Jersey Jazz Magazine

Recently I was introduced to vocalist ANDREA CARLSON at a social occasion.  She took the occasion to give to me a copy of her recent CD, Love Can Be So Nice (Self-Produced).  She was a pleasant young lady, but I had no idea of what to expect when I popped the disc into my player.  Well the album proved to be a delight from start to finish.  A group of musicians whom she has dubbed the Love Police are used in various combinations on the album.  They include Dave Posmontier on piano, Larry McKenna on tenor sax, Stan Slotter on trumpet and flute, Kevin MacConnell on bass, David “Bopdrummer” Yager on percussion, Alfonso Ponticelli on guitar, Mac Given on clarinet, Rick Shryock on violin, Jacques Pellarin or Steve Rice on accordion, Ken Ulansey on alto sax, and Cecilia Zabala on guitar and vocal.  On most tracks, Carlson plays acoustic guitar as well as singing.  The program includes a variety of standards, French chanson, and well-crafted Carlson originals.  Carlson has a distinct voice that adapts nicely to the jazz style standards and original songs, as well as the French material that she sings in a manner that is at once comfortable and appealing.  Her sound is distinct, at times reflective of the influence of Billie Holiday, and with a timbre that occasionally is reminiscent of Wesla Whitfield. Love Can Be So Nice is nice indeed!  (

Up Close and Acoustic

“'Andrea Carlson once told me that the first time she heard jazz, she was in love. Well, the first time I heard Andrea Carlson, I was in love. I don’t think anyone has ever hooked me with their music as quickly as Andrea did with hers. If you like music and songs that can whisk you away from all of your problems, away from your very era; songs that soothe and entertain; songs that tell a story, break your heart, then return you safely to the 21st century with your toe tapping and your fingers drumming on the table… Well, let’s just say, you’ll love Andrea Carlson too.' ”

Chestnut Hill Local

Multi-talented jazz artist to perform Feb 3


Songwriting award winner Andrea Carlson will bring her jazzy sounds to The Cheltenham Center for the Arts, 439 Ashbourne Rd., Cheltenham, on Wednesday, Feb. 3, 7:30 p.m.

Songwriting award winner Andrea Carlson will bring her jazzy sounds to The Cheltenham Center for the Arts, 439 Ashbourne Rd., Cheltenham, on Wednesday, Feb. 3, 7:30 p.m.

by Len Lear

Google the name Andrea Carlson, and you can listen to the extraordinary sounds of the multi-talented guitarist/vocalist/songwriter Andrea Carlson (also a brilliant artist and mother of four), who will be performing with her band, Love Police, in the “Jazz  in Cheltenham” series at The Cheltenham Center for the Arts, 439 Ashbourne Rd., Cheltenham, on Wednesday, Feb. 3, 7:30 p.m.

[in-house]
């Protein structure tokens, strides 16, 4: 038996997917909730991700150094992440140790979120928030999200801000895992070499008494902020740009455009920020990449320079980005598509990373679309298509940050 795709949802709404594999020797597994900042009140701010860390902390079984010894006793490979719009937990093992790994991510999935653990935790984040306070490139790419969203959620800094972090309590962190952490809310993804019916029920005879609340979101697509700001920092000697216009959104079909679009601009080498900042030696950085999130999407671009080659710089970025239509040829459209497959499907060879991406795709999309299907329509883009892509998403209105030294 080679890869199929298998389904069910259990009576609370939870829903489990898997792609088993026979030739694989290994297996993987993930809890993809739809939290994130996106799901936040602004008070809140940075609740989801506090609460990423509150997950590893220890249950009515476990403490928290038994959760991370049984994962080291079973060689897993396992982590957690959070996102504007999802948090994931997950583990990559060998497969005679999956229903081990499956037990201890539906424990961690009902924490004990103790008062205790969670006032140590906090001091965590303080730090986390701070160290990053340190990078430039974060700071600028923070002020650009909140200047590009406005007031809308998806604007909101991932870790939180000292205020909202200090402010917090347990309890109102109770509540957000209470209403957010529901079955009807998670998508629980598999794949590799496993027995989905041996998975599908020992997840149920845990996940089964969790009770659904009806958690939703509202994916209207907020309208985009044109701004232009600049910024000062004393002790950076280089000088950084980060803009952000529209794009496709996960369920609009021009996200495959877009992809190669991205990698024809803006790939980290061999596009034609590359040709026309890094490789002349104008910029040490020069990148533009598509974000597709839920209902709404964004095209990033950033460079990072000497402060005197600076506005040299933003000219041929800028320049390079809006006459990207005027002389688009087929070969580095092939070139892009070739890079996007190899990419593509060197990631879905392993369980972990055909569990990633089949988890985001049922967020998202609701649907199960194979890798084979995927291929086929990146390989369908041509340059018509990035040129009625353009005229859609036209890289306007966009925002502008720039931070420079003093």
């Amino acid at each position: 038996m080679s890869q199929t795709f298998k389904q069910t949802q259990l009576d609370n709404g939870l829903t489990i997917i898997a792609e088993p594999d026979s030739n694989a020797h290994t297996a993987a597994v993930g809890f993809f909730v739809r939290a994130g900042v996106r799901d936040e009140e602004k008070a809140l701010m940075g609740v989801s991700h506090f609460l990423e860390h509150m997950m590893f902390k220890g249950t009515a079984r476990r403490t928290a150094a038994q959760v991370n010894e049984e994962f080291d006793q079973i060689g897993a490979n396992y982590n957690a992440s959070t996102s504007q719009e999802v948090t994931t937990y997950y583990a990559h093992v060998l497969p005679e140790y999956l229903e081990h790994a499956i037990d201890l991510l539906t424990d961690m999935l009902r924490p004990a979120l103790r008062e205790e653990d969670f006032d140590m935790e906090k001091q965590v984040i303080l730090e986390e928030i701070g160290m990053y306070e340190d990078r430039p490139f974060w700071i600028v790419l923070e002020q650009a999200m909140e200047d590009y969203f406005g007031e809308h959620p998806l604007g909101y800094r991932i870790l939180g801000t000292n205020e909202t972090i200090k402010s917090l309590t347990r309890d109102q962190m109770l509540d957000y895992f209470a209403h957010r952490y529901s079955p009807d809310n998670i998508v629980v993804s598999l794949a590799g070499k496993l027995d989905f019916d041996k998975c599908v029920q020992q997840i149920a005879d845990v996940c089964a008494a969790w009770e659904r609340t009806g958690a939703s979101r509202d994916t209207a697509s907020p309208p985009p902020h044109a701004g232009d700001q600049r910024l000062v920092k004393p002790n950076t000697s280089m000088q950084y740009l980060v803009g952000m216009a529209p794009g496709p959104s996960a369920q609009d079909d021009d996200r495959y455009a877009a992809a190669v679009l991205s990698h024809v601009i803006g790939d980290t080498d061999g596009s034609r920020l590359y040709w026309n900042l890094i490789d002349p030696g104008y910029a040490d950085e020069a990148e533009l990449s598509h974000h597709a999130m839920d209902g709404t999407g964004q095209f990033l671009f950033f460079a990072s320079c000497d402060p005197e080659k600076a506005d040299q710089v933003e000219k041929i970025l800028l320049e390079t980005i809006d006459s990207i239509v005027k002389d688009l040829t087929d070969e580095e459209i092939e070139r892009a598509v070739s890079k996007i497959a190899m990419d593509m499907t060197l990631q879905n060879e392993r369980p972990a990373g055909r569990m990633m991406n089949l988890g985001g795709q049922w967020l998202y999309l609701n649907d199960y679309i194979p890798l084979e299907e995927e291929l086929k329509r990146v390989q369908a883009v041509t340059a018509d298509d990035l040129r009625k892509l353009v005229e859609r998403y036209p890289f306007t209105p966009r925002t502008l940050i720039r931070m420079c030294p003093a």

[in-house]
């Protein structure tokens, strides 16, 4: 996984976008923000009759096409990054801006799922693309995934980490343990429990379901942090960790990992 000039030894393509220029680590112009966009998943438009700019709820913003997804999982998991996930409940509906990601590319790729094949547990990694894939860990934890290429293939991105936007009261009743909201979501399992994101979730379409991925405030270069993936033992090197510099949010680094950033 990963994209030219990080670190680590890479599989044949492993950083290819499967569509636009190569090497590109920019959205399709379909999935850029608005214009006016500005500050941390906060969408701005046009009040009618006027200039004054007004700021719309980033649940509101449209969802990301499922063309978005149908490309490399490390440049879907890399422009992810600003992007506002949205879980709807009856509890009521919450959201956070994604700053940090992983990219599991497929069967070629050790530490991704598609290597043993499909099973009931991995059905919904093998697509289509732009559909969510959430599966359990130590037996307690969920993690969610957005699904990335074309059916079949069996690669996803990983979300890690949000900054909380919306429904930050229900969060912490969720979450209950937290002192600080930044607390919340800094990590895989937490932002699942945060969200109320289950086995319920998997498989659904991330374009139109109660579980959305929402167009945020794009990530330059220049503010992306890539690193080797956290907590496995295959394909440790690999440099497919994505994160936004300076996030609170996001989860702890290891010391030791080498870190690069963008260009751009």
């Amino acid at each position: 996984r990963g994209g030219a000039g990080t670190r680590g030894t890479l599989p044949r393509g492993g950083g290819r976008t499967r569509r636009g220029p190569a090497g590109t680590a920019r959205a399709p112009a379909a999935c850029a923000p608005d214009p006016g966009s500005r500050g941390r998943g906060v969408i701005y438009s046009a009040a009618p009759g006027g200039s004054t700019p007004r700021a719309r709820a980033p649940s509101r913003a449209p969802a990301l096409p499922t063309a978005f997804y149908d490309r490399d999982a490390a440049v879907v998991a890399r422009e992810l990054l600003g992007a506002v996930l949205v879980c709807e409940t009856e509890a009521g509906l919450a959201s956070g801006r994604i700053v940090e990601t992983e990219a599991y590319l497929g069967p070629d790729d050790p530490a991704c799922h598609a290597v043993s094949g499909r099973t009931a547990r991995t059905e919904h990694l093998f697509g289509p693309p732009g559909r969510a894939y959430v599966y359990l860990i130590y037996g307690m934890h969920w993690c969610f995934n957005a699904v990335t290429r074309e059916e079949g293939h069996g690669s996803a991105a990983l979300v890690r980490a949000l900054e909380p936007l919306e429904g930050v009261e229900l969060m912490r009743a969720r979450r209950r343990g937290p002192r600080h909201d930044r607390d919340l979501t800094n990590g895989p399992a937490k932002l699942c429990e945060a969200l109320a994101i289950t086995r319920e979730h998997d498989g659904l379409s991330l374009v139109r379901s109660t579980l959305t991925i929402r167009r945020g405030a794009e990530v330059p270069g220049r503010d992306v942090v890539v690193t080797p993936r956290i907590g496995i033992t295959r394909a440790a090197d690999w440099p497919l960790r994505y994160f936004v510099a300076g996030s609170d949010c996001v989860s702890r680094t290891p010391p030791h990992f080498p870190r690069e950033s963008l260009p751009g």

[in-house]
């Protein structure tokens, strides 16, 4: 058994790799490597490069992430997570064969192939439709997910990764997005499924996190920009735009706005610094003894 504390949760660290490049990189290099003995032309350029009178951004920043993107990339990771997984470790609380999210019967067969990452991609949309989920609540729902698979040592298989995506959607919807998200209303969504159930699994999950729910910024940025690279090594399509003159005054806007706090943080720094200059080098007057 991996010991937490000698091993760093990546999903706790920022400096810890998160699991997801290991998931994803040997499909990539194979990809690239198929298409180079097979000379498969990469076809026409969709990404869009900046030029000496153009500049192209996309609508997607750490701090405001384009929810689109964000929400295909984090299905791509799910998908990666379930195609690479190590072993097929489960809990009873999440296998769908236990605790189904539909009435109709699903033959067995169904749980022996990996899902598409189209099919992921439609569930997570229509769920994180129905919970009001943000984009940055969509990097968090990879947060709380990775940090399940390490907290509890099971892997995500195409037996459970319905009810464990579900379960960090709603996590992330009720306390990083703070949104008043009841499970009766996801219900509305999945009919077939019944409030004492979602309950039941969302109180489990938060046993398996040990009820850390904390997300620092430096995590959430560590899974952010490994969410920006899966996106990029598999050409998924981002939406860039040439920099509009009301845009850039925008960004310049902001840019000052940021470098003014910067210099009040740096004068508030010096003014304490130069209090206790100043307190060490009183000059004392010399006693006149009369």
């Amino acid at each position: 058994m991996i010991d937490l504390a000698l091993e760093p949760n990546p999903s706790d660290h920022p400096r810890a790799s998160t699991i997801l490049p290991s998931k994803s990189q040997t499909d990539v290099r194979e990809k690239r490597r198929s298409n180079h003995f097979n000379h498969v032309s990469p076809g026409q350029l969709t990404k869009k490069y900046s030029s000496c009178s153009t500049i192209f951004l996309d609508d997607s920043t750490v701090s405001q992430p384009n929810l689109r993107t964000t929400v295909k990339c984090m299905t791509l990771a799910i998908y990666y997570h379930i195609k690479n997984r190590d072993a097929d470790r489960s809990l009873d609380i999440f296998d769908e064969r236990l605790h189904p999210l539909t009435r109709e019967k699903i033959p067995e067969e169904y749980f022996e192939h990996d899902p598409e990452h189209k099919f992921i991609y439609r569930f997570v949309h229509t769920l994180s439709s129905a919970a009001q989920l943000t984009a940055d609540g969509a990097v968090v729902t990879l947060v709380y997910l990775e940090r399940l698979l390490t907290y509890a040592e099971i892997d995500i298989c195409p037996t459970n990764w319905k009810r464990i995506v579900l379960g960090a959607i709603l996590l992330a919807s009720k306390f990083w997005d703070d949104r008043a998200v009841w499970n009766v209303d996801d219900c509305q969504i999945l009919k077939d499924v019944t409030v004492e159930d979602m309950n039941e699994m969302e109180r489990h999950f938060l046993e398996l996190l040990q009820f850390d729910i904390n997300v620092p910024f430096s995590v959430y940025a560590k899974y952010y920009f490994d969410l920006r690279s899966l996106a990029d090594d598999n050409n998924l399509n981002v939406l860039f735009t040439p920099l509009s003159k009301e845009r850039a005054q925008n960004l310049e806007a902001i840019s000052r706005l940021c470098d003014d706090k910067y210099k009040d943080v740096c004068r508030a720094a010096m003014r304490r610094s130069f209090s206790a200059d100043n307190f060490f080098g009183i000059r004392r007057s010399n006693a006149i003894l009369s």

Born in Knoxville, Tennessee, Carlson moved all around the country growing up. (When asked her age, she said, “Hmmmm … 28; that’s how old I feel.”) A singer and jazz buff, Andrea moonlighted as a vocalist throughout her studies with several different bands, doing music from the ’20s, ’30s and ’40s. This continued for 10 years, and she was able to perform in many of the top venues and festivals. A highlight was opening for the one and only James Brown!

“I was in a fabulous band called Airflow Deluxe in Chicago,” she explained. “It was a ‘little’ eight-piece Big Band fronted with four vocalists, and I was one of them. We did four-part harmony in music that spanned from the ’20s though the ’40s. The whole band was flown to Forth Worth, Texas, for a private event that featured James Brown. I have never experienced so much electricity from any performer ever. But then, I was standing less that 10 feet away from him!”

After moving to the Philadelphia area in 2008 because her husband, Rich, got a job here, she began to perform solo, using her classical guitar skills to accompany her singing jazz standards. She soon found herself writing extra lyrics to the songs, and through this experience she began composing songs of her own. 

In 2009, Andrea entered a songwriting contest on a whim and was a winner in the Philadelphia Songwriter’s Project. She also won a songwriting contest for the 2012 Montgomery/Bucks Music Awards with her song, “Mysterious Moon.” (Check it out on YouTube.)

“Winning these contests gave me confidence that I may be on the right path,” she said in an interview last week. “I had only written four songs when I entered the first contest. I also received some high-profile shows at the time, like The Philly Folk Festival and MusikFest. That exposure lead to press and then more work.”

Andrea’s music is retro, jazzy, bluesy and romantic. Her sultry and playful vocals have been described by some reviewers as “quick and witty, in the vein of Cole Porter” and her classically-trained guitar style as “channeling Django Reinhardt!”

Andrea has performed in many venues throughout the Philadelphia area (including Paris Bistro), New York, New Jersey, Delaware, Chicago and L.A. She has also performed throughout Europe since 2013 — in London, Paris, Amsterdam, Barcelona and Edinburgh, etc. As of 2015, she is an official part of the Fringe Festival Edinburgh. (She also teaches three days a week at Settlement Music School in Germantown.)

How did her European musical experiences begin? “For a year I saved all I could. The planning of the trip at first was simple; I would play music on the streets in any city where I might know someone. To help with costs, my first year I stayed with friends or friends of friends. I was in Europe for almost six weeks. To my astonishment (I am still amazed), my experience was far beyond just busking!

“In 2013 I played in venues and house concerts in France, England, Amsterdam, Germany, Brussels, Spain and Scotland! Although I felt no trip could be as magical, I just had to back the next summer. Because of the connections from the first trip, the second was much easier to book, and I stayed almost two months. I revisited some of the same countries but added Austria, Slovakia and Czech Republic. Last year I only went to Edinburgh for the Fringe Festival but played 22 shows in 15 days!”